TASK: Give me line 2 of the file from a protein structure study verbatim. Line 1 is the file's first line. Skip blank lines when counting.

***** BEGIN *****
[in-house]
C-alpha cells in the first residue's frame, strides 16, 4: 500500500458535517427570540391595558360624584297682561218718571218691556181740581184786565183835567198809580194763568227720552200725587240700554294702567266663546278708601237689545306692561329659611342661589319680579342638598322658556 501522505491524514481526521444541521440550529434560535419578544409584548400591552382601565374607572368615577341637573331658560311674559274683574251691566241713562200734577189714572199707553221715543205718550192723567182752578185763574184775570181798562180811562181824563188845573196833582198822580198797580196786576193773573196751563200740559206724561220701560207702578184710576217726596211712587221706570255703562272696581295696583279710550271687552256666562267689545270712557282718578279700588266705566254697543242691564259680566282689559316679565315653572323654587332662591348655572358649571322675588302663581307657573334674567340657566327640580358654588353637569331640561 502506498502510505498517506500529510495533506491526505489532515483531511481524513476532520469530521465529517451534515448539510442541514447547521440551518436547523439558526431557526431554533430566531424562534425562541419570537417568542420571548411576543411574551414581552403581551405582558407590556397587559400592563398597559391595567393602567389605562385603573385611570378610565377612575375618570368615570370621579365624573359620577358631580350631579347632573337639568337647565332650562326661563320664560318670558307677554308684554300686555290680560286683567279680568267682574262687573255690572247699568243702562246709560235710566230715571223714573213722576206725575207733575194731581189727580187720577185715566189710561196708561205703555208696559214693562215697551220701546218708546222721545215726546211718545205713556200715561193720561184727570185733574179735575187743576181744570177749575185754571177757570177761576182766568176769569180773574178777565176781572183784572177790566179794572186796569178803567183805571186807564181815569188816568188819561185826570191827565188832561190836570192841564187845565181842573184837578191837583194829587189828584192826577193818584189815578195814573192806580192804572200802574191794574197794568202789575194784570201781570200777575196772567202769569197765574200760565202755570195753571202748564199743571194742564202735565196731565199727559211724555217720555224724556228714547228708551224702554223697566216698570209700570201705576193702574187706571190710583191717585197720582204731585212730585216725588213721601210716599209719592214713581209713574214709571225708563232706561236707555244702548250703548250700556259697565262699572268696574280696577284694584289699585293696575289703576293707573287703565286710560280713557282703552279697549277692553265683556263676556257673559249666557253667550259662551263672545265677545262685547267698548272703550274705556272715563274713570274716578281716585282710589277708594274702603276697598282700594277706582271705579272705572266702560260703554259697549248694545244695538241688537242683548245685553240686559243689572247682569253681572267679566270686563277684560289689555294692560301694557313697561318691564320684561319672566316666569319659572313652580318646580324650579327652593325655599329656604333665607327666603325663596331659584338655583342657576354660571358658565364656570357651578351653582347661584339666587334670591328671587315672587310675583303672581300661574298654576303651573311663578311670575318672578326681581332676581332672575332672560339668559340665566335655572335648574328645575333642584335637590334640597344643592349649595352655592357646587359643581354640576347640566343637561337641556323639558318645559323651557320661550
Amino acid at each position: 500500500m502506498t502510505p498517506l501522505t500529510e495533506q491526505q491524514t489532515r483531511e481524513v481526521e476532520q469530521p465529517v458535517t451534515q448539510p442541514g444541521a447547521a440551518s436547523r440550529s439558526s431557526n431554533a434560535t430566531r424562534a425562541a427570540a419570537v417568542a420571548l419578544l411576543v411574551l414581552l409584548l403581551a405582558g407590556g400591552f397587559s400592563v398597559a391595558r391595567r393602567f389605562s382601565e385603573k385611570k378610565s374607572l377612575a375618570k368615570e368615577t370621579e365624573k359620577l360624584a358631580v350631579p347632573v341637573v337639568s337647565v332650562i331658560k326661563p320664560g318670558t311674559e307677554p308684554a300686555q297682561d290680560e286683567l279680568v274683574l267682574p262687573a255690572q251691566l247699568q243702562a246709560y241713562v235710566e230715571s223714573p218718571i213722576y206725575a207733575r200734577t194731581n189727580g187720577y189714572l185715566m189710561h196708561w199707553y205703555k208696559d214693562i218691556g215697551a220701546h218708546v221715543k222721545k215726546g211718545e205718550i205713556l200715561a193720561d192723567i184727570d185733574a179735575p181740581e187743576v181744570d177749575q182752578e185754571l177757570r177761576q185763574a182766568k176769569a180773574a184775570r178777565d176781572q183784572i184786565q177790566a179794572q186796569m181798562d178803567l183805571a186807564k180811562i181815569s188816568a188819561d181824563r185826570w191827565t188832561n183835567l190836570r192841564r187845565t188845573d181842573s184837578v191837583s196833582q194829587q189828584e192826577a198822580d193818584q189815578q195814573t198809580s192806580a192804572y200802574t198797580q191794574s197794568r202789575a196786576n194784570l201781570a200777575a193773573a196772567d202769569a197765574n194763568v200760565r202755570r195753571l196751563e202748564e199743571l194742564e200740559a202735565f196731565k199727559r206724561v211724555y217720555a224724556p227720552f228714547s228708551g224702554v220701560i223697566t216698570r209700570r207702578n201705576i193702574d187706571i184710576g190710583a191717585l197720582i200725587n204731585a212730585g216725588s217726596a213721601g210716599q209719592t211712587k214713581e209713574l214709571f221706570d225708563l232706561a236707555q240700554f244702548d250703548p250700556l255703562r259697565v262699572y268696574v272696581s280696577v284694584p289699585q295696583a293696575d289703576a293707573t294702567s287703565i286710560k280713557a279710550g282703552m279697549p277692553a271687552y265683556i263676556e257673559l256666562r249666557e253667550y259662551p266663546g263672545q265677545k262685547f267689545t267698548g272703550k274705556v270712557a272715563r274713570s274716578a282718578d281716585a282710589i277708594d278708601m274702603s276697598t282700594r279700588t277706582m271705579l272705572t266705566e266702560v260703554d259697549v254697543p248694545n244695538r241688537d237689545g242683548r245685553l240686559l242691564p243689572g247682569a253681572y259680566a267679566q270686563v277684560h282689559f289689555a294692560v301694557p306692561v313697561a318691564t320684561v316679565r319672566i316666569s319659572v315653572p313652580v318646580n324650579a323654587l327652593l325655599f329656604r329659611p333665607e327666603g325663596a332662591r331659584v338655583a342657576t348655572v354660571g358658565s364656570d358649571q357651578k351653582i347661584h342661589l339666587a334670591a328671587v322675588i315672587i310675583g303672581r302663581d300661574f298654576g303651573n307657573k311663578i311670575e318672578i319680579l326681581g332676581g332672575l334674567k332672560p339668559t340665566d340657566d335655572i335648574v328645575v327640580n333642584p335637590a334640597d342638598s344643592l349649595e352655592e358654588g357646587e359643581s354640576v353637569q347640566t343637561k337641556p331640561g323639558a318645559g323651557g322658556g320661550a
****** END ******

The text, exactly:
C-alpha cells in the first residue's frame, strides 16, 4: 500500500458535517427570540391595558360624584297682561218718571218691556181740581184786565183835567198809580194763568227720552200725587240700554294702567266663546278708601237689545306692561329659611342661589319680579342638598322658556 501522505491524514481526521444541521440550529434560535419578544409584548400591552382601565374607572368615577341637573331658560311674559274683574251691566241713562200734577189714572199707553221715543205718550192723567182752578185763574184775570181798562180811562181824563188845573196833582198822580198797580196786576193773573196751563200740559206724561220701560207702578184710576217726596211712587221706570255703562272696581295696583279710550271687552256666562267689545270712557282718578279700588266705566254697543242691564259680566282689559316679565315653572323654587332662591348655572358649571322675588302663581307657573334674567340657566327640580358654588353637569331640561 502506498502510505498517506500529510495533506491526505489532515483531511481524513476532520469530521465529517451534515448539510442541514447547521440551518436547523439558526431557526431554533430566531424562534425562541419570537417568542420571548411576543411574551414581552403581551405582558407590556397587559400592563398597559391595567393602567389605562385603573385611570378610565377612575375618570368615570370621579365624573359620577358631580350631579347632573337639568337647565332650562326661563320664560318670558307677554308684554300686555290680560286683567279680568267682574262687573255690572247699568243702562246709560235710566230715571223714573213722576206725575207733575194731581189727580187720577185715566189710561196708561205703555208696559214693562215697551220701546218708546222721545215726546211718545205713556200715561193720561184727570185733574179735575187743576181744570177749575185754571177757570177761576182766568176769569180773574178777565176781572183784572177790566179794572186796569178803567183805571186807564181815569188816568188819561185826570191827565188832561190836570192841564187845565181842573184837578191837583194829587189828584192826577193818584189815578195814573192806580192804572200802574191794574197794568202789575194784570201781570200777575196772567202769569197765574200760565202755570195753571202748564199743571194742564202735565196731565199727559211724555217720555224724556228714547228708551224702554223697566216698570209700570201705576193702574187706571190710583191717585197720582204731585212730585216725588213721601210716599209719592214713581209713574214709571225708563232706561236707555244702548250703548250700556259697565262699572268696574280696577284694584289699585293696575289703576293707573287703565286710560280713557282703552279697549277692553265683556263676556257673559249666557253667550259662551263672545265677545262685547267698548272703550274705556272715563274713570274716578281716585282710589277708594274702603276697598282700594277706582271705579272705572266702560260703554259697549248694545244695538241688537242683548245685553240686559243689572247682569253681572267679566270686563277684560289689555294692560301694557313697561318691564320684561319672566316666569319659572313652580318646580324650579327652593325655599329656604333665607327666603325663596331659584338655583342657576354660571358658565364656570357651578351653582347661584339666587334670591328671587315672587310675583303672581300661574298654576303651573311663578311670575318672578326681581332676581332672575332672560339668559340665566335655572335648574328645575333642584335637590334640597344643592349649595352655592357646587359643581354640576347640566343637561337641556323639558318645559323651557320661550